What work qualifies for SR&ED tax incentives? - Video 2


Welcome to video two of this series. In the first video, I told you a little about the Scientific Research and Experimental Development program or SR&ED for short. Under the program, you can get an investment tax credit in the form of a cash refund or a reduction of the taxes you owe, or both.

In this video, I'll tell you about what type of work qualifies for the tax credit. To qualify as SR&ED, your work must meet the definition of one of the following: basic research, applied research, or experimental development.

Let me explain.

One. Basic research. This is work carried out to advance scientific knowledge. It's usually done in universities or research institutes.

So, this type of research is purely to gain scientific knowledge.

Two. Applied research. It's also work carried out to advance scientific knowledge but, unlike basic research, it's done with a specific practical application in view.

Three. Experimental development. This work is carried out to achieve technological advancement. It's also by far the most common type of SR&ED work.

So, what does technological advancement mean? It means that you are generating information or knowledge to advance your technology base. This, in turn, will help you to develop new products or processes or improve existing ones.

A word of caution though! A new or improved product does not always mean that a technological advancement was achieved.

So how do you know that you've achieved technological advancement? An easy way is to ask yourself: what technological uncertainties did you encounter when you tried to develop the product or process?

Technological uncertainties are barriers that prevent you from achieving your goals. The knowledge that you gain in overcoming those barriers is the technological advancement.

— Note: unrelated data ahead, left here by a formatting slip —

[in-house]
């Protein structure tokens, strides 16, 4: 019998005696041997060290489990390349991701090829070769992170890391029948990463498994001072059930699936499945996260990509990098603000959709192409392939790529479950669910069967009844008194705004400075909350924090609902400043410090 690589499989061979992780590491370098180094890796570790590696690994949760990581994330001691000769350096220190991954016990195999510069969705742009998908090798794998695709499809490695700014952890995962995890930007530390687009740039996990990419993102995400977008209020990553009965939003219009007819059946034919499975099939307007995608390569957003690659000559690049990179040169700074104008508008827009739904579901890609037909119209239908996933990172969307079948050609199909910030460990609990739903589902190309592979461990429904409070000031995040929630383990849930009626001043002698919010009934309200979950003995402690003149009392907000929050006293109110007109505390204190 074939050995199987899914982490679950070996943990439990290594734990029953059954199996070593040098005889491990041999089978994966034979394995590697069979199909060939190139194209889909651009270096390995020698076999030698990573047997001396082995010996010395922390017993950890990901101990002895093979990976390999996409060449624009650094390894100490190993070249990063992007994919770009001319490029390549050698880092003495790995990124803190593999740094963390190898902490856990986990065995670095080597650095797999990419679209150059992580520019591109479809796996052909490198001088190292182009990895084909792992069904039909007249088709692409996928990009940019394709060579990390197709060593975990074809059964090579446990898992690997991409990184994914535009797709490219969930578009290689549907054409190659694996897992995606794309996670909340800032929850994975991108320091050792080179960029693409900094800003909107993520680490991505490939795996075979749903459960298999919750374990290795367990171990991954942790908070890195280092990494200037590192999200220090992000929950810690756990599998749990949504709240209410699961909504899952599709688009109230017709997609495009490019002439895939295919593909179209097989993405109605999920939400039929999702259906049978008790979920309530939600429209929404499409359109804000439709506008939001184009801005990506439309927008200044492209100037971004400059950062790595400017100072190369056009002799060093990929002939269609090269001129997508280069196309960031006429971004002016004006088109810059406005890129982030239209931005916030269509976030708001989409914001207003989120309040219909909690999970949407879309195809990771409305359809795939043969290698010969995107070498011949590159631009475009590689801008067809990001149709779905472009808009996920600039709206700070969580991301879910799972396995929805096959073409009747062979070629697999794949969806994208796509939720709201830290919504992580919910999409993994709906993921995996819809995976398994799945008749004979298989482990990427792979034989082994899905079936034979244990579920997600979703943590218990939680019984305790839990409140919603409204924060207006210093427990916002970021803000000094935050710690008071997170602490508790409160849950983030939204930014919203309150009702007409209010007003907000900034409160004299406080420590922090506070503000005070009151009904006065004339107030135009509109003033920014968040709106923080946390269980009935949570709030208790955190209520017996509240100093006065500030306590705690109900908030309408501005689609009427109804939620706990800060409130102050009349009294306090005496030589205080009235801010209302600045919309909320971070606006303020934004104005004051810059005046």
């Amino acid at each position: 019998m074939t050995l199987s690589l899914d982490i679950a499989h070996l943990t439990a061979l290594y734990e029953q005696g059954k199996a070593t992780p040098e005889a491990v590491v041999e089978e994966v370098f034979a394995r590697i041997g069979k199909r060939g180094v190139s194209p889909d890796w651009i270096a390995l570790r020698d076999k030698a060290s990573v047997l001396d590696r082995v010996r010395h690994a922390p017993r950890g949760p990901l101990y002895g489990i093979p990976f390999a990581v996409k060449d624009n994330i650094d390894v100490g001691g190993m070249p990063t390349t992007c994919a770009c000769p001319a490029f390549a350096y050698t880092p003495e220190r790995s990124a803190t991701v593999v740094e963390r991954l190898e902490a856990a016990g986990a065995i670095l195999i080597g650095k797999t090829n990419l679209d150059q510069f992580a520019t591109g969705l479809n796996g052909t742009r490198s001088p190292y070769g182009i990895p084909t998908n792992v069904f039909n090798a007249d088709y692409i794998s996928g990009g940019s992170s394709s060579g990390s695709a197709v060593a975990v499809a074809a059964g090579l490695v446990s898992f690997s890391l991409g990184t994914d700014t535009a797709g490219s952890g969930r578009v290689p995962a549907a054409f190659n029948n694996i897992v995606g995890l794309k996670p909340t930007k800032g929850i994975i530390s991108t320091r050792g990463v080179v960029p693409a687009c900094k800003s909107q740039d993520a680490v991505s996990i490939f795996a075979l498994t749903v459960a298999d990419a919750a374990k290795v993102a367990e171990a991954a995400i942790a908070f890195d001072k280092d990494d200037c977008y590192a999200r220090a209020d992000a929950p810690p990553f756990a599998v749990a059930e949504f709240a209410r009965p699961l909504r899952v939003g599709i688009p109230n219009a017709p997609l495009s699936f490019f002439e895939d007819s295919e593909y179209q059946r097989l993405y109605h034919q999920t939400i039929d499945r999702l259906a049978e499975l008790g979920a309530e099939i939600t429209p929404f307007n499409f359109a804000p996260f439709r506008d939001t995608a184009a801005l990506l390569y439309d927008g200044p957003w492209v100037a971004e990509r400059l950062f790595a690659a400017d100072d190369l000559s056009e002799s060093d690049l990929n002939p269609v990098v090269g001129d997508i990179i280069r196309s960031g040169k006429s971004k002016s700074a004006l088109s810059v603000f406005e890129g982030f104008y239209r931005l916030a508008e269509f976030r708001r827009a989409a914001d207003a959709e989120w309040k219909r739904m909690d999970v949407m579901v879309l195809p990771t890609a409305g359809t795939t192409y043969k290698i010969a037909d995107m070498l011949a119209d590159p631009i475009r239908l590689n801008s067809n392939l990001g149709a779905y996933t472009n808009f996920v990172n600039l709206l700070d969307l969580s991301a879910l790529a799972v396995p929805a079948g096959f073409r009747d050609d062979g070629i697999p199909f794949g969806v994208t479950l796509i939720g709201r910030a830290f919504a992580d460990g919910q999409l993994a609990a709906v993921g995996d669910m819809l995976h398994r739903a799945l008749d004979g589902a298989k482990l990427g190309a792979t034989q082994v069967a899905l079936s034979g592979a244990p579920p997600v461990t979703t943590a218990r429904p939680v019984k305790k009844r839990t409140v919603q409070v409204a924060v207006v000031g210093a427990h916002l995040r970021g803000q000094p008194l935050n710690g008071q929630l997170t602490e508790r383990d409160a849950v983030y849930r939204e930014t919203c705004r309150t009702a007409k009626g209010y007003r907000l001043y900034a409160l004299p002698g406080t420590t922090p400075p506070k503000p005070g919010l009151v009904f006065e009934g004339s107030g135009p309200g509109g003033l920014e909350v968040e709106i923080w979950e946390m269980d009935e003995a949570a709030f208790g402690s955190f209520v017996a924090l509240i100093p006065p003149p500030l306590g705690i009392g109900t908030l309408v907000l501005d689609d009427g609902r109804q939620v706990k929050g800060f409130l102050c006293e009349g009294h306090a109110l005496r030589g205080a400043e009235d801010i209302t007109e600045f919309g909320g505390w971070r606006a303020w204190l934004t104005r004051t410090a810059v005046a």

Okay, we've talked about why SR&ED work is done. Now let's look at how it's done.  No matter what type of SR&ED work you do, you have to follow certain basic procedures.

Your work must be a systematic investigation or search by means of experiment or analysis.

And what does that mean?

Well, it means that each approach you take to resolve your uncertainty should be a planned experiment based on an idea or a concept.

So, you start with a problem that you can't solve with the existing technology base or knowledge.

Then you suggest new ideas for how to solve the problem and you test them. This will eventually lead you to increase your technology base or knowledge.

In a nutshell, if you're doing a systematic investigation or search, by experiment or analysis, to advance science or technology, your work qualifies!

It's that simple!

Now you know what kind of work qualifies. In the next video we'll look at how to calculate your SR&ED expenditures and an investment tax credit.

To find out more about the SR&ED program, check out the policies, services and tools at www.cra.gc.ca/sred

You can also attend free SR&ED information seminars. Thanks for watching.

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